What Is Mucus And How To Get Rid Of It? -

What Is Mucus And How To Get Rid Of It?

What is mucus and how to get rid of it? Mucus is a slippery fluid that is produced by your body naturally.

It is produced by glands in organs, including the mouth, nose, throat, stomach, intestines, and vagina.

Although mucus production is natural and healthy, excess mucus production can be a sign of illness, including the common cold.

Knowing about the role mucus plays in your body when it’s healthy can help you spot when your mucus is abnormal, which could indicate that you’re sick.

What Is Mucus And How To Get Rid Of It?

Mucus is produced in order to protect the body and keep it functioning in a healthy way.

The function of mucus depends on its location in your body: it can serve as a lubricant, a protective barrier, or a substance that helps trap foreign bodies or flush them out of your body.

So, while mucus might seem gross, it’s important. Mucus in your lungs can help remove bacteria that might otherwise cause infection.

Mucus in your nose can help prevent viruses, bacteria, and allergens from entering the body.

Vaginal mucus can help women get pregnant, or avoid pregnancy if they wish, while mucus in the gut helps our digestive system function.

Mucus is produced by mucus glands. The structure of mucus varies depending on its purpose and the area of your body in which it is found.

All mucus is made from mucin, a substance that your body produces, but really it is mostly water. In fact, 90% of mucus is water. Most mucus is slick and clear.

Why Do We Have Mucus?

Under normal circumstances, mucus helps keep you healthy. There are a few ways that this works, including:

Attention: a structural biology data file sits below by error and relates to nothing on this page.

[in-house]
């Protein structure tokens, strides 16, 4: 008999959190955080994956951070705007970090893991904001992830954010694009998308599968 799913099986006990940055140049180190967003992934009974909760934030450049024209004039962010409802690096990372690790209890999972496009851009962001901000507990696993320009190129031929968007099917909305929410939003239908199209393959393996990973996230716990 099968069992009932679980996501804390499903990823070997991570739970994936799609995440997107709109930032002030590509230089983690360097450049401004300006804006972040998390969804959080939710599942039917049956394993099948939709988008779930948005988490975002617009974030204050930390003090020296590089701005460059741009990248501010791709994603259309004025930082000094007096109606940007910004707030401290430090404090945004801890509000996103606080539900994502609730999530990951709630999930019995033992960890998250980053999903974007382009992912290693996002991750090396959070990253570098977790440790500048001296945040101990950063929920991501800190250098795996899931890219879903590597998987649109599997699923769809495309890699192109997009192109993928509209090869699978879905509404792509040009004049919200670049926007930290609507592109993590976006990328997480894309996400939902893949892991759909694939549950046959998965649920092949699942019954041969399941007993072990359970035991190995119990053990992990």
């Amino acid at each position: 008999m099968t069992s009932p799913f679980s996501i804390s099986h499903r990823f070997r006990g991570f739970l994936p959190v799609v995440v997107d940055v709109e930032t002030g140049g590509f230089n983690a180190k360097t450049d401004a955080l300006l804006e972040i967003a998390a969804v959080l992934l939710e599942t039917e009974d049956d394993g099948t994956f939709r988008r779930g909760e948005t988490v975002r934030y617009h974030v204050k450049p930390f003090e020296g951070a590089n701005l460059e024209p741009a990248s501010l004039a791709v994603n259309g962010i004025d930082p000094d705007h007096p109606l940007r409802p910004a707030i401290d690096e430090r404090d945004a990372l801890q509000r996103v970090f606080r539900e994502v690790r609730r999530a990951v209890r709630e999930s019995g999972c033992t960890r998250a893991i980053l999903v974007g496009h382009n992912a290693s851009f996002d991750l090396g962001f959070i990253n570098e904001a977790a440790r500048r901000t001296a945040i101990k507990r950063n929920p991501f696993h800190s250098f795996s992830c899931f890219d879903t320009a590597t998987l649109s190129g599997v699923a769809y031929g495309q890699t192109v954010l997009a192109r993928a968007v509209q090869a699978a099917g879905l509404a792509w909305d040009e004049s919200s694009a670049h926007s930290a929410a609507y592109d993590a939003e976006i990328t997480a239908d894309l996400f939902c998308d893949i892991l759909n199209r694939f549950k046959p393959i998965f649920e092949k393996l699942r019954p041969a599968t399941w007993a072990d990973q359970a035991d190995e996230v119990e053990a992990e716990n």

• In your lungs and gut, mucus makes it harder for bacteria to stick together. In turn, that can reduce your risk for infections.
  • In your nose, mucus drips down to clear out the nostrils, taking dirt, allergens, and other disease agents with it.
  • In your throat, mucus provides the lubrication that you need to swallow and speak without discomfort.
  • In your cervix, mucus accepts, filters, prepares, and releases sperm for successful transport to the egg and fertilization.

Most adults will produce between 1 and 1.5 quarts of mucus a day—most of it in the respiratory tract, which includes the mouth, nose, throat, and lungs.

Most people don’t notice their mucus until something goes wrong.

Mucus And Sickness

With some illnesses, your mucus becomes very noticeable. Think about the common symptoms of a cold—congestion, coughing, and sore throat are all linked to mucus.

When you’re fighting various viral or bacterial illnesses, your mucus becomes thicker. That makes it move less easily, and become more noticeable.

Your body also produces more mucus when you’re sick with some illnesses, in an attempt to flush out germs that are making you ill.

There are a few things you can do to control mucus when you are sick. First, drink plenty of water.

Remember that mucus is mostly made from water, so staying hydrated can make your mucus thinner and therefore easier to move around.

When you feel the need to cough, sneeze, or blow your nose, listen to your body. These actions are the body’s way of expelling mucus that has done its job and caught germs and other intruders.

How To Get Rid Of Mucus

Controlling mucus while you’re sick won’t make your illness go away, but it can help you feel more comfortable.

If you’re experiencing too much mucus in your nose or chest, try the following:

Breathe in steam: The water in the steam will help break up the mucus and make it easier to cough up or blow out into a tissue.

Use a humidifier: Similarly, keeping the air moist can help move your mucus around.

Use saline spray or nasal irrigation: This can push the mucus out of your nose and help clear your sinuses.

Some over-the-counter medications can also help. Expectorants, like Mucinex, break up chest congestion, while decongestants, like Sudafed, are more effective for nasal congestion.

Remember to consult your doctor before taking any Over-The-Counter medication (OTC).

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